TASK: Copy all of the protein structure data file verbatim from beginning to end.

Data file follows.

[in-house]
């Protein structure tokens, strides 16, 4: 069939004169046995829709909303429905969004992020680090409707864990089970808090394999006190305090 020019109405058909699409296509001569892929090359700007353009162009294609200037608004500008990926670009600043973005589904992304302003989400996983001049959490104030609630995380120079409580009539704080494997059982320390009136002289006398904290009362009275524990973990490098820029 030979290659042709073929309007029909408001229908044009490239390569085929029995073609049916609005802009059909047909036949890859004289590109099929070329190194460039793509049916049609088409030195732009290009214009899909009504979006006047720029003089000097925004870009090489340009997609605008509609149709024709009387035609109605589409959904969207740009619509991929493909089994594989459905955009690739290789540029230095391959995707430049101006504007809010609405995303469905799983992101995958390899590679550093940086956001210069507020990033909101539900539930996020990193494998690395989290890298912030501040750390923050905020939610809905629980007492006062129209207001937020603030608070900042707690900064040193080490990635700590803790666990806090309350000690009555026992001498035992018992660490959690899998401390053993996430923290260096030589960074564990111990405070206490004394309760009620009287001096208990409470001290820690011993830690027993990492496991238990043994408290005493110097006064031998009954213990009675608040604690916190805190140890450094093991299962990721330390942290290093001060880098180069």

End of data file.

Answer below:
[in-house]
């Protein structure tokens, strides 16, 4: 069939004169046995829709909303429905969004992020680090409707864990089970808090394999006190305090 020019109405058909699409296509001569892929090359700007353009162009294609200037608004500008990926670009600043973005589904992304302003989400996983001049959490104030609630995380120079409580009539704080494997059982320390009136002289006398904290009362009275524990973990490098820029 030979290659042709073929309007029909408001229908044009490239390569085929029995073609049916609005802009059909047909036949890859004289590109099929070329190194460039793509049916049609088409030195732009290009214009899909009504979006006047720029003089000097925004870009090489340009997609605008509609149709024709009387035609109605589409959904969207740009619509991929493909089994594989459905955009690739290789540029230095391959995707430049101006504007809010609405995303469905799983992101995958390899590679550093940086956001210069507020990033909101539900539930996020990193494998690395989290890298912030501040750390923050905020939610809905629980007492006062129209207001937020603030608070900042707690900064040193080490990635700590803790666990806090309350000690009555026992001498035992018992660490959690899998401390053993996430923290260096030589960074564990111990405070206490004394309760009620009287001096208990409470001290820690011993830690027993990492496991238990043994408290005493110097006064031998009954213990009675608040604690916190805190140890450094093991299962990721330390942290290093001060880098180069």